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Deposition Preparation: Your memory

When I’m getting clients prepared for their deposition, I typically have a meeting with them where I describe the deposition process, answer their questions about depositions, and then go over some deposition rules to help them get through the deposition.

The first rule is always “Tell the truth”.  And I explain that for the vast majority of my clients, telling the truth is not a problem  (if I have a client who will lie, that means I did a poor job in screening whether to take their case).  Instead, I warn them that our brains have ways of filling in holes of stories.  And soon, we remember things as truth that might not be accurate.  I warn them to be aware of this phenomenon and to remember when they’re testifying to only testify to what they know happened.

Driving to Houston for a recent deposition, I was listening to Malcolm Gladwell’s Revisionist History podcast.  In his episode “A Polite Word For Liar“, Gladwell explained this phenomenon better than I could ever hope to explain it.

Gladwell’s summary of the episode is as follows:

“An early morning raid, a house-full of Nazis, the world’s greatest harmonica player, and a dashingly handsome undercover spy. What could possibly go wrong?'”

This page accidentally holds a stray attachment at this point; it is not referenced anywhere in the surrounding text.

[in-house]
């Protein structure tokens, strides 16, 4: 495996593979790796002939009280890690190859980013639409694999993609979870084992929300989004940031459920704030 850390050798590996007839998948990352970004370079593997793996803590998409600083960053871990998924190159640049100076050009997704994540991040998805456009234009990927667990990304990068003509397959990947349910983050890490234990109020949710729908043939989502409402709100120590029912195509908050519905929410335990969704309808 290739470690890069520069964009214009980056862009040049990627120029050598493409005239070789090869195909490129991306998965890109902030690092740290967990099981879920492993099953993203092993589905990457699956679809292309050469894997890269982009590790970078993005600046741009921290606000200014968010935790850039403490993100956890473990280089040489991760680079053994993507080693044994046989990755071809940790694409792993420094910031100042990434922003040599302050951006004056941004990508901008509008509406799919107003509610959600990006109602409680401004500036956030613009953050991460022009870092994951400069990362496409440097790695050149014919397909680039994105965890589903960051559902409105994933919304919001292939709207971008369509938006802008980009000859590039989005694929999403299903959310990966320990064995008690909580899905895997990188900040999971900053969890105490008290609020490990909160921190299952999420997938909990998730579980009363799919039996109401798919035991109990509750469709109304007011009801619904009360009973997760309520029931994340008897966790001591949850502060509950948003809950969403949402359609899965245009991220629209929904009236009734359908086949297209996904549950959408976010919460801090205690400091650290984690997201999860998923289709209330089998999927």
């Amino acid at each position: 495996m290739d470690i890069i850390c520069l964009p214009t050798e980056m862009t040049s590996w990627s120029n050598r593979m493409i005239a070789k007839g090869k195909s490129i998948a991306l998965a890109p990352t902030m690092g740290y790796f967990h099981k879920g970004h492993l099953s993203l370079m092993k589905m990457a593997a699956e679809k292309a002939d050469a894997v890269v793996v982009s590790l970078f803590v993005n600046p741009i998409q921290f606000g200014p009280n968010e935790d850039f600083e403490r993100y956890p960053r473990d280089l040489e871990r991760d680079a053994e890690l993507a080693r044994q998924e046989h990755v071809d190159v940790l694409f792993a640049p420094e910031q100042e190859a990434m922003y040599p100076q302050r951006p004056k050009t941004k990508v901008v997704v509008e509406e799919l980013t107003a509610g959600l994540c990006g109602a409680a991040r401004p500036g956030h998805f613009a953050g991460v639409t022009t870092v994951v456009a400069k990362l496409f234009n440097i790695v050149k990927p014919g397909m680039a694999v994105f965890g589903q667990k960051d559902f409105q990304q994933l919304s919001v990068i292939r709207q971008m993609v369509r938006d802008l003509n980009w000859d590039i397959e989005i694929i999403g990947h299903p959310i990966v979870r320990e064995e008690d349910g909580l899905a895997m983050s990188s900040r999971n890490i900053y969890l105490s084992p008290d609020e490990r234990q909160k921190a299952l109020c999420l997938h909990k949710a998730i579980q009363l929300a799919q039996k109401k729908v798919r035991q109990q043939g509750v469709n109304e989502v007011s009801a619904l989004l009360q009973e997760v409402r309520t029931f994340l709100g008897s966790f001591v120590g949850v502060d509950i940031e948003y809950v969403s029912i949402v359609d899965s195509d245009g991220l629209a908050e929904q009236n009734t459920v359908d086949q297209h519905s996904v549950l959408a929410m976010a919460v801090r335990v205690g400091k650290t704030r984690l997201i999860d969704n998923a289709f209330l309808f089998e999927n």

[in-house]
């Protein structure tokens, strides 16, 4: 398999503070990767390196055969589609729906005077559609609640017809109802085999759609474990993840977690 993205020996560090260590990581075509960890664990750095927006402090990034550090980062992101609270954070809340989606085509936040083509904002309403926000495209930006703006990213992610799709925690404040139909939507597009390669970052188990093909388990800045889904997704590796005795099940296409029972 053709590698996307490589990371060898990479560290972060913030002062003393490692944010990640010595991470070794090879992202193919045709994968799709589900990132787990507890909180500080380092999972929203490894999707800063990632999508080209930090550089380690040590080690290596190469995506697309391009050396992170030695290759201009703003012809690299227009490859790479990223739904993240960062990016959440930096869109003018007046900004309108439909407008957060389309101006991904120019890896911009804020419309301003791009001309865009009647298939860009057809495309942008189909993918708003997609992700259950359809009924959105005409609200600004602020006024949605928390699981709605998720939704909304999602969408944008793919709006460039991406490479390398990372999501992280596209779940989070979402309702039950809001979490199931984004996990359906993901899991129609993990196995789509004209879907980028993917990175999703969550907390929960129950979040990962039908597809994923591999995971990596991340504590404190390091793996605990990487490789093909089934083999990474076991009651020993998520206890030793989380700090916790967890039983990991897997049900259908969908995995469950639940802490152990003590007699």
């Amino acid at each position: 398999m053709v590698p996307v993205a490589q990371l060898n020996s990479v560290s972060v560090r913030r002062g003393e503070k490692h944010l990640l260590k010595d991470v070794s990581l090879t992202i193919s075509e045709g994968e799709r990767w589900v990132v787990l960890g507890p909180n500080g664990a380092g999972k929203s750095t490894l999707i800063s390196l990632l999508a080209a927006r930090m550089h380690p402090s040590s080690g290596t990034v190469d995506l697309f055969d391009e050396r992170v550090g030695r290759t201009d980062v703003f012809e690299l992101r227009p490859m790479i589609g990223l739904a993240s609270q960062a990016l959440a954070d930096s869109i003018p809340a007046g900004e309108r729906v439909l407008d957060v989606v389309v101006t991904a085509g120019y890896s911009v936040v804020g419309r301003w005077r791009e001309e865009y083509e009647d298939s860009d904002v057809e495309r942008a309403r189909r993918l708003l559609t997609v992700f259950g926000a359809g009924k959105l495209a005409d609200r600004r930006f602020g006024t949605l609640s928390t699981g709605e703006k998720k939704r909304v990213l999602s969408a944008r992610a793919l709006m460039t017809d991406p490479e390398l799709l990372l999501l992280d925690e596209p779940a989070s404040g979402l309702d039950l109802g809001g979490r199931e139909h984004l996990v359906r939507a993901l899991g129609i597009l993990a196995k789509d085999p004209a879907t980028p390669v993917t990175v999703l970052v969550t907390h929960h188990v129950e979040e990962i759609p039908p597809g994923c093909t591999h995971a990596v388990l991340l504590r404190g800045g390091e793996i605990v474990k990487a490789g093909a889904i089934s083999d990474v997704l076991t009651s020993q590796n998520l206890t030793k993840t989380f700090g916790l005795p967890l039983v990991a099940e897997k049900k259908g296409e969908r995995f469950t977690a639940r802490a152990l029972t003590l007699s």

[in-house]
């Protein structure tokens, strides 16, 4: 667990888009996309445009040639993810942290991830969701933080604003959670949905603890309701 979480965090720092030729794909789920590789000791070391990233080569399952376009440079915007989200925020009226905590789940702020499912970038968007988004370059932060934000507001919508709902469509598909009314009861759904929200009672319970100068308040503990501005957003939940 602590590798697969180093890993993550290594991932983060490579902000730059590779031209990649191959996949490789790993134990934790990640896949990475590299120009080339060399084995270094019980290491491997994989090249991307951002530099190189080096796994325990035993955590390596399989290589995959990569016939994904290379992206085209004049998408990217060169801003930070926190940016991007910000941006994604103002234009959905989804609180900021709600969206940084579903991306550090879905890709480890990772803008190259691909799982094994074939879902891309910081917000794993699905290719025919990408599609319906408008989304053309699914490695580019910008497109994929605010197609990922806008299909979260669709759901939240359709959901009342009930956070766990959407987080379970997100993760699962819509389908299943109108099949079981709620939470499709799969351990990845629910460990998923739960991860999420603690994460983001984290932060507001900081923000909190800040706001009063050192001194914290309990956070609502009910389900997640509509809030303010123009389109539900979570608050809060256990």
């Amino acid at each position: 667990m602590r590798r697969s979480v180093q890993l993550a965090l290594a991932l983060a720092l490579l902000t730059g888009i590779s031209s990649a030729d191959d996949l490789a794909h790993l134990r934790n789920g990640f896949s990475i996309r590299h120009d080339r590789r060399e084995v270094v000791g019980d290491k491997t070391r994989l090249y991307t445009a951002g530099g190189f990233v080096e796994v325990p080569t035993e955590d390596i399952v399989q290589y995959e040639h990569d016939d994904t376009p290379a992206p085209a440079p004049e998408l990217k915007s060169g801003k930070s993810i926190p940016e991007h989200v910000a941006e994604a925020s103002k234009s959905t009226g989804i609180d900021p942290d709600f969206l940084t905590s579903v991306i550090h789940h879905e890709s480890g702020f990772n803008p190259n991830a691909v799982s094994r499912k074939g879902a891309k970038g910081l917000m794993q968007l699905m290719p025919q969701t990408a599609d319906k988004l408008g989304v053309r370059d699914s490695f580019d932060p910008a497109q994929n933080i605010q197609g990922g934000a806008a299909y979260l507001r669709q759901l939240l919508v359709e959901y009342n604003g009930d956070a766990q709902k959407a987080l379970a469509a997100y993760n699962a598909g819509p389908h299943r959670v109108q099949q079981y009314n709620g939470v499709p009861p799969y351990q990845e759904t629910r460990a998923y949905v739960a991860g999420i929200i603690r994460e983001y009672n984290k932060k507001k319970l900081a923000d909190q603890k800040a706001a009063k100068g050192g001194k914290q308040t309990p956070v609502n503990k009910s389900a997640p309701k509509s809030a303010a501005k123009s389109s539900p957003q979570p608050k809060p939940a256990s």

One early morning in July of 1945, a group of Allied soldiers raided a rooming house full of Nazis in Munich. It ended in a ferocious gun battle. Or maybe this happened April of 1946. And maybe there weren’t Nazis in the house: maybe there were just some old women, knitting. And was there actually a gun battle? For the rest of their lives, two of the men who were there — a dashingly handsome undercover spy, and the world’s most famous harmonica player — argued about what really happened that night. This is part one of two episodes about memory, in which we try to get to the bottom of the mystery.

I won’t spoil the episode, but the premise of the episode is “Why can two people to an event have entirely different recollections of what happened?”  During it, Gladwell discusses the memory phenomena that I try to warn my clients about.

I’m going to start advising clients to listen to this before their depositions.  If you’re at all interested, I suggest you listen to this and the follow up episode, “Free Brian Williams“.  In that episode, Gladwell discusses newsman Brian Williams’s false recollection of an event as a reporter, which ended Williams’s career,  and asks the question, “Why do we insist that lapses in memory must also be lapses in character?”  Fascinating stuff.

I you want to know more or want a full copy of our deposition rules, feel free to contact us.


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